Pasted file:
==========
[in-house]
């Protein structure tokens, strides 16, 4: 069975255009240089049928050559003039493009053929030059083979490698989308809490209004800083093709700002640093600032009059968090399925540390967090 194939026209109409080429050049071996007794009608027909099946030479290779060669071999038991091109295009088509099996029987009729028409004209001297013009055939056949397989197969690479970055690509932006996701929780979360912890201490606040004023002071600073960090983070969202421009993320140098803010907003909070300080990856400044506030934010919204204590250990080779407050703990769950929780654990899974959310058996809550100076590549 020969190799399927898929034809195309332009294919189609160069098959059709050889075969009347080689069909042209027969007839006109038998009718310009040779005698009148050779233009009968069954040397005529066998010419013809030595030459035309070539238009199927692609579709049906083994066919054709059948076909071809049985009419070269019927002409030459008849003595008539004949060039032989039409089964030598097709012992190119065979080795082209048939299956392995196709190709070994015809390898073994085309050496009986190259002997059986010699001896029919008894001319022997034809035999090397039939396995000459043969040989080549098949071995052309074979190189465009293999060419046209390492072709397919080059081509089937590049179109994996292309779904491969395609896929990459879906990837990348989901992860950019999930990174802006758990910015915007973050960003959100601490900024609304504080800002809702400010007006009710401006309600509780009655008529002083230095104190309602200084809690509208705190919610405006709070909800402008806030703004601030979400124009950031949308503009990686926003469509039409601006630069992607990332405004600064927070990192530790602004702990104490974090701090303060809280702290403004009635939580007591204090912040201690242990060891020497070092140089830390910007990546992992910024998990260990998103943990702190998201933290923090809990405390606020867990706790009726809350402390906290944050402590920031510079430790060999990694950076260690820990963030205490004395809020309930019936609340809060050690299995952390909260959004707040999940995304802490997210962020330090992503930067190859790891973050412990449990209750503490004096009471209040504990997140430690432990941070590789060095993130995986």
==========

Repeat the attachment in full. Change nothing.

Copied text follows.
[in-house]
């Protein structure tokens, strides 16, 4: 069975255009240089049928050559003039493009053929030059083979490698989308809490209004800083093709700002640093600032009059968090399925540390967090 194939026209109409080429050049071996007794009608027909099946030479290779060669071999038991091109295009088509099996029987009729028409004209001297013009055939056949397989197969690479970055690509932006996701929780979360912890201490606040004023002071600073960090983070969202421009993320140098803010907003909070300080990856400044506030934010919204204590250990080779407050703990769950929780654990899974959310058996809550100076590549 020969190799399927898929034809195309332009294919189609160069098959059709050889075969009347080689069909042209027969007839006109038998009718310009040779005698009148050779233009009968069954040397005529066998010419013809030595030459035309070539238009199927692609579709049906083994066919054709059948076909071809049985009419070269019927002409030459008849003595008539004949060039032989039409089964030598097709012992190119065979080795082209048939299956392995196709190709070994015809390898073994085309050496009986190259002997059986010699001896029919008894001319022997034809035999090397039939396995000459043969040989080549098949071995052309074979190189465009293999060419046209390492072709397919080059081509089937590049179109994996292309779904491969395609896929990459879906990837990348989901992860950019999930990174802006758990910015915007973050960003959100601490900024609304504080800002809702400010007006009710401006309600509780009655008529002083230095104190309602200084809690509208705190919610405006709070909800402008806030703004601030979400124009950031949308503009990686926003469509039409601006630069992607990332405004600064927070990192530790602004702990104490974090701090303060809280702290403004009635939580007591204090912040201690242990060891020497070092140089830390910007990546992992910024998990260990998103943990702190998201933290923090809990405390606020867990706790009726809350402390906290944050402590920031510079430790060999990694950076260690820990963030205490004395809020309930019936609340809060050690299995952390909260959004707040999940995304802490997210962020330090992503930067190859790891973050412990449990209750503490004096009471209040504990997140430690432990941070590789060095993130995986």